Face recognition skills peak after 30 years

Face recognition skills peak after 30 years

The surprising discovery was made by Laura T. Germine and Ken Nakayama of Harvard University and Bradley Duchaine of Dartmouth College.

While prior evidence had suggested that face recognition might be slow to mature, Germine says few scientists had suspected that it might continue building for so many years into adulthood, the Cognition journal reports.

"We all look at faces and practice face-watching all the time," says Germine, a doctoral student in psychology at Harvard, according to its statement. "It may be that the parts of the brain we use to recognise faces require this extended period of tuning in early adulthood to help us learn and remember a wide variety of different faces."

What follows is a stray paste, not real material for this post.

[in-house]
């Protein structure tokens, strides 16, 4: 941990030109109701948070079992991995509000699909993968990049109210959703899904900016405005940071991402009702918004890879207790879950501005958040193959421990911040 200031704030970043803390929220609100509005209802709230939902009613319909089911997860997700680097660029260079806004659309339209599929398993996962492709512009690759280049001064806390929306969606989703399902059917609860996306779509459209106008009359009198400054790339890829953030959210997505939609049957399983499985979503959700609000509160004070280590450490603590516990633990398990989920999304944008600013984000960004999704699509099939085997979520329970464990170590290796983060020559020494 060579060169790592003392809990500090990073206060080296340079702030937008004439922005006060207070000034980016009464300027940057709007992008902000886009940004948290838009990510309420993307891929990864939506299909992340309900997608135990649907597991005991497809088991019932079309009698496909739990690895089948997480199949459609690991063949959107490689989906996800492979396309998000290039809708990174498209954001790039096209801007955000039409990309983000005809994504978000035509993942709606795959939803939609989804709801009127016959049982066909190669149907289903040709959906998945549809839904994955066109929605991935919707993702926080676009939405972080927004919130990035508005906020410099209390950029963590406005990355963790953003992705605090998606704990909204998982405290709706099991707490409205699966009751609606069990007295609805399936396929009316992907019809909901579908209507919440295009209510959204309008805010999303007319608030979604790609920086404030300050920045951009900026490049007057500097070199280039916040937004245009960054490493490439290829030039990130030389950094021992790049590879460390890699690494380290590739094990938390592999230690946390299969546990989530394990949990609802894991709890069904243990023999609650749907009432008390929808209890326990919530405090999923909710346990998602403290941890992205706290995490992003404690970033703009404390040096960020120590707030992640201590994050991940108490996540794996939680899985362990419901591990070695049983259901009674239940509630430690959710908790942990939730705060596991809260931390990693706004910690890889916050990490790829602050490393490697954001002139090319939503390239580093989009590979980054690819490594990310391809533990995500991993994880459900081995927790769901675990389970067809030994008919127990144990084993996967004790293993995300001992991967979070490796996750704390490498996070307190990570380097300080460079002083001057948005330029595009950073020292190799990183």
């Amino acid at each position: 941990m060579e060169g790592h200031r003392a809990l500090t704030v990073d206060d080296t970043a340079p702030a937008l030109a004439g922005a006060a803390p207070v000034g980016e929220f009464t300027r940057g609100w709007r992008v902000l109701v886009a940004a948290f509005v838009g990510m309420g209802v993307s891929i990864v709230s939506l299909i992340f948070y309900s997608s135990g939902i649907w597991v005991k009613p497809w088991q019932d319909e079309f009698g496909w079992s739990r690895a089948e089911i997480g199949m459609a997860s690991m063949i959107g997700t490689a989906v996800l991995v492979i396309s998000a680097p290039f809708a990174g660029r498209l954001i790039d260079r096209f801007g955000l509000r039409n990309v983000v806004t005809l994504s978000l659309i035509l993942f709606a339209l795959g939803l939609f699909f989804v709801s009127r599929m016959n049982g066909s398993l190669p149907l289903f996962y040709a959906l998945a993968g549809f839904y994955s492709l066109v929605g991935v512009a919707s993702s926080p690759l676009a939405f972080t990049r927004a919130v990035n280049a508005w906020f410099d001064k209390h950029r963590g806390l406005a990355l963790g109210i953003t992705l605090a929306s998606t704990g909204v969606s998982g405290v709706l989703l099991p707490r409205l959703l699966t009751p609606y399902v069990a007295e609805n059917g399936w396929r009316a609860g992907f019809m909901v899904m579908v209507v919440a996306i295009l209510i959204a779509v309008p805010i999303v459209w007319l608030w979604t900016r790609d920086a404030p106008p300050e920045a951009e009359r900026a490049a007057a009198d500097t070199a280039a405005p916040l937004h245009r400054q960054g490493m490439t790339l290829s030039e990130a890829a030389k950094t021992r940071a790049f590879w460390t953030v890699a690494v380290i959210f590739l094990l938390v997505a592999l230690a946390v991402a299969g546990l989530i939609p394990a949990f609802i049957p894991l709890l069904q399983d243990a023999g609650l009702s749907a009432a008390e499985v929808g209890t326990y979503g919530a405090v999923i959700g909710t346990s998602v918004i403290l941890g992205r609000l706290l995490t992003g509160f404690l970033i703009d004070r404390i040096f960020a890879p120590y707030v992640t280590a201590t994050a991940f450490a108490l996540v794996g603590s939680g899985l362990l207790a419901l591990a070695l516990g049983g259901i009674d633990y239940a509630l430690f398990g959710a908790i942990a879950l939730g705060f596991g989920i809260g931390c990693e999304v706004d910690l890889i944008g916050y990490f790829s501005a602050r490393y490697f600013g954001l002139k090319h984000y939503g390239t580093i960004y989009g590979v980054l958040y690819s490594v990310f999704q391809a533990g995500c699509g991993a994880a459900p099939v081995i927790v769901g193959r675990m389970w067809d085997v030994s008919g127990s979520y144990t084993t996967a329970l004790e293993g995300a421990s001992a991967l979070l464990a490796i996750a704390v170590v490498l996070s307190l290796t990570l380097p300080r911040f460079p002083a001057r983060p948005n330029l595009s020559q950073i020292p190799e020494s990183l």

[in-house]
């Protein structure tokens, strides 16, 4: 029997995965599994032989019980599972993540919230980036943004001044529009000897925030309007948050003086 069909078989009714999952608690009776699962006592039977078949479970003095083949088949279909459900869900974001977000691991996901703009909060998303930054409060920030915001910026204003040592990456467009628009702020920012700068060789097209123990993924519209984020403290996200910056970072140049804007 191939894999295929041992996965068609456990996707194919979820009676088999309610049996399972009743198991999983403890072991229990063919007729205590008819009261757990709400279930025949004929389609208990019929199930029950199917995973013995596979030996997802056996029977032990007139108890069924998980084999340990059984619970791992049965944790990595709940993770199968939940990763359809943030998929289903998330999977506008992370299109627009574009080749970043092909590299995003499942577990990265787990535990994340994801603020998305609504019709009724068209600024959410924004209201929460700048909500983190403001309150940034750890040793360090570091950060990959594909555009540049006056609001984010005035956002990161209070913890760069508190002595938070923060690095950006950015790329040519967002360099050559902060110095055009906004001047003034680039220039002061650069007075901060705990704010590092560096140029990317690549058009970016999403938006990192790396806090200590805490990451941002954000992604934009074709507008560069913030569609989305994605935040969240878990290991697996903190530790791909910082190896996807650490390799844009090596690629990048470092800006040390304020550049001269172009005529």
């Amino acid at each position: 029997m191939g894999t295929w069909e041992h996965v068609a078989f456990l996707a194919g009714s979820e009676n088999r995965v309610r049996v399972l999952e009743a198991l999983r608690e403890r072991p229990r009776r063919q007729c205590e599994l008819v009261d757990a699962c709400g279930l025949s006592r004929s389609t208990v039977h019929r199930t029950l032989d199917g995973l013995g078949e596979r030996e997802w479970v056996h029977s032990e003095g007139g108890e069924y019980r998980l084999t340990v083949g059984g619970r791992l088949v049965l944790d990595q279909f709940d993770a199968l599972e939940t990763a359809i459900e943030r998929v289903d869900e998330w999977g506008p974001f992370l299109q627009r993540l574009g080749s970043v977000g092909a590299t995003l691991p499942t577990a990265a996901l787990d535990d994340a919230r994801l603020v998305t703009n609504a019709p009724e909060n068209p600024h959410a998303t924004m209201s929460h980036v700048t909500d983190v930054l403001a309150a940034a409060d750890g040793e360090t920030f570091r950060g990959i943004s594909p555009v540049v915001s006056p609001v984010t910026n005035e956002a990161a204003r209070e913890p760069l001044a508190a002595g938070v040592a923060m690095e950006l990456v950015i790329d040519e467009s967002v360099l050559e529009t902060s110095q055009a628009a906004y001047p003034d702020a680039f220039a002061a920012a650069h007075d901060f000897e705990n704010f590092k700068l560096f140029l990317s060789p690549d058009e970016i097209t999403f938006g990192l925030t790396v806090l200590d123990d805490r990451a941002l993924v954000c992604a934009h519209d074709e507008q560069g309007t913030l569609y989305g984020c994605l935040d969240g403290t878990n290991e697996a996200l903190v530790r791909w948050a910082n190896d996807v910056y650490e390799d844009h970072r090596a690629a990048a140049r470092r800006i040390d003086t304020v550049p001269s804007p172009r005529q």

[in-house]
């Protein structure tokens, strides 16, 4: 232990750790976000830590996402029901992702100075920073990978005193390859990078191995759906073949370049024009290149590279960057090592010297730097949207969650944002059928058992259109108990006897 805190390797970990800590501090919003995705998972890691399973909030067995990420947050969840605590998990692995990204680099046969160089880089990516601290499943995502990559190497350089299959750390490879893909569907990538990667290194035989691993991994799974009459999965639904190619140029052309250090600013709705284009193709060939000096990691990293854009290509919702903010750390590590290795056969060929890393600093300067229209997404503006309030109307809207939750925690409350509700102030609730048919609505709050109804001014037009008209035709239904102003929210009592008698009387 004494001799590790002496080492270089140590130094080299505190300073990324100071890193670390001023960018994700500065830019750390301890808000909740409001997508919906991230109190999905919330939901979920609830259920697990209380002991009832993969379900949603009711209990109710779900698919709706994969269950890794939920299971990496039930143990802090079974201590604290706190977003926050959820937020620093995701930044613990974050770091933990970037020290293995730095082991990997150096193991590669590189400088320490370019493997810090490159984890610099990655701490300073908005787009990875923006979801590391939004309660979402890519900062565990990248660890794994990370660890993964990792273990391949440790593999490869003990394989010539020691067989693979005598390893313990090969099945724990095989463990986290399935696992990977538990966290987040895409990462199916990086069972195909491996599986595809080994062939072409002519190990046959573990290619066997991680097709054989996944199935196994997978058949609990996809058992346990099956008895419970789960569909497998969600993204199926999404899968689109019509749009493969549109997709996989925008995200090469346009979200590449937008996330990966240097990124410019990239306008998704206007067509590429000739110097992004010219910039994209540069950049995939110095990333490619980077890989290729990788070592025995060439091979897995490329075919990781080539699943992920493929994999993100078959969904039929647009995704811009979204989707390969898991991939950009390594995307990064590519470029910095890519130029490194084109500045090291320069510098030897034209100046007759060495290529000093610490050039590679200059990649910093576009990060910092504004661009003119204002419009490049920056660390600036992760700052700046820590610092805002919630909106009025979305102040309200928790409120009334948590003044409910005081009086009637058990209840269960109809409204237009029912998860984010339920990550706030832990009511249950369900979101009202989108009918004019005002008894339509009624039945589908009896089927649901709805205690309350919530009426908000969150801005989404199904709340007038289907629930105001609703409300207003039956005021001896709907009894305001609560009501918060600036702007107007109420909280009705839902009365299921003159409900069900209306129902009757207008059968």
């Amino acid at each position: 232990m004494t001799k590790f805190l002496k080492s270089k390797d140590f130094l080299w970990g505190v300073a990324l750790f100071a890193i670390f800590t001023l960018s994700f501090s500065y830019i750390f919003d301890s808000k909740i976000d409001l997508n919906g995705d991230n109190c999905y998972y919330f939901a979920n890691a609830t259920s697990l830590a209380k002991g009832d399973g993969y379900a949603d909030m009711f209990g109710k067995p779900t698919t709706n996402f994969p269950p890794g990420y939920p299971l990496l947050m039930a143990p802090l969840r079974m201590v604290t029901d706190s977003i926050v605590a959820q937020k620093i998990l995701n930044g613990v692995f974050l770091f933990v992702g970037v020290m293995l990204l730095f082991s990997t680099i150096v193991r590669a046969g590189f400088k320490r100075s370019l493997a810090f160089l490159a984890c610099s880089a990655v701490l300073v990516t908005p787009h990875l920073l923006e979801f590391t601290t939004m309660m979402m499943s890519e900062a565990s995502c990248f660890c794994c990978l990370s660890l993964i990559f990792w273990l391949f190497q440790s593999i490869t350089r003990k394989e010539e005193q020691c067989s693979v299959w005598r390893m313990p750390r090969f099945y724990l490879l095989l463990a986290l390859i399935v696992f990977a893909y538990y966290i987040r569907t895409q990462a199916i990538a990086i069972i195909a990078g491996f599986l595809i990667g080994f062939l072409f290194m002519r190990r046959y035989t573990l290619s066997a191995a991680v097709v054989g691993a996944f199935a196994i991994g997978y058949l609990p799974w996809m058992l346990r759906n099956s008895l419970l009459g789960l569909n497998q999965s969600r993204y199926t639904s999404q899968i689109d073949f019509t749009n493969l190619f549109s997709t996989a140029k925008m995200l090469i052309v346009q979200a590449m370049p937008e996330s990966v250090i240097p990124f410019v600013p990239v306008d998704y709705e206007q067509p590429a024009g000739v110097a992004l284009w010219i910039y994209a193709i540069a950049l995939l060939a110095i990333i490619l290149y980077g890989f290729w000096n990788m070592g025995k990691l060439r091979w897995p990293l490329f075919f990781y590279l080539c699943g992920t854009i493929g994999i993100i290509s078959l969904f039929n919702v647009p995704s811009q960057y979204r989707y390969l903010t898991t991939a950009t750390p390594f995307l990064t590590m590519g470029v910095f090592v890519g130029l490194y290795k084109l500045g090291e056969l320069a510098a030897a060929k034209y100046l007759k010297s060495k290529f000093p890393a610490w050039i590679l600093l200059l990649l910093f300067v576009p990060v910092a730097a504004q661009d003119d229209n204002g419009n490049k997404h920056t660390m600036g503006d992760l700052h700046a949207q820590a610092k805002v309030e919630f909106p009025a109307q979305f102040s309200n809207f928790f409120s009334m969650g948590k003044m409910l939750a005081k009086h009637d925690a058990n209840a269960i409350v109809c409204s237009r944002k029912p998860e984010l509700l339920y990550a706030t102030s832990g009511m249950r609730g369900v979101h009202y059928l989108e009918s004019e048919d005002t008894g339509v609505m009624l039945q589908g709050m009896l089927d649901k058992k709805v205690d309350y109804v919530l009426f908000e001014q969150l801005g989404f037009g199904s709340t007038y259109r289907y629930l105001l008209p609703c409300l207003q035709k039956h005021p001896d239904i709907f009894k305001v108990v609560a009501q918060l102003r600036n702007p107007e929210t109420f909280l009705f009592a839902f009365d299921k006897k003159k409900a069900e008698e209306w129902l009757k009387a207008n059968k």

Germine, Duchaine and Nakayama used the web-based Cambridge Face Memory Test - to test the recognition of computer-generated faces among some 44,000 volunteers aged 10 to 70 years.

They found that skills at other mental tasks, such as remembering names, maxes out at age 23 to 24, consistent with previous research.But on a face-recognition task, skills rose sharply from age 10 to 20, then continued increasing more slowly throughout the 20s, reaching a peak of 83 percent correct responses from 30 to 34.

A follow-up experiment involving computer-generated children's faces found a similar result, with the best face recognition seen among individuals in their early 30s. After this, the skill in recognising faces declined slowly, with the ability of 65 year olds roughly matching that of 16 year olds.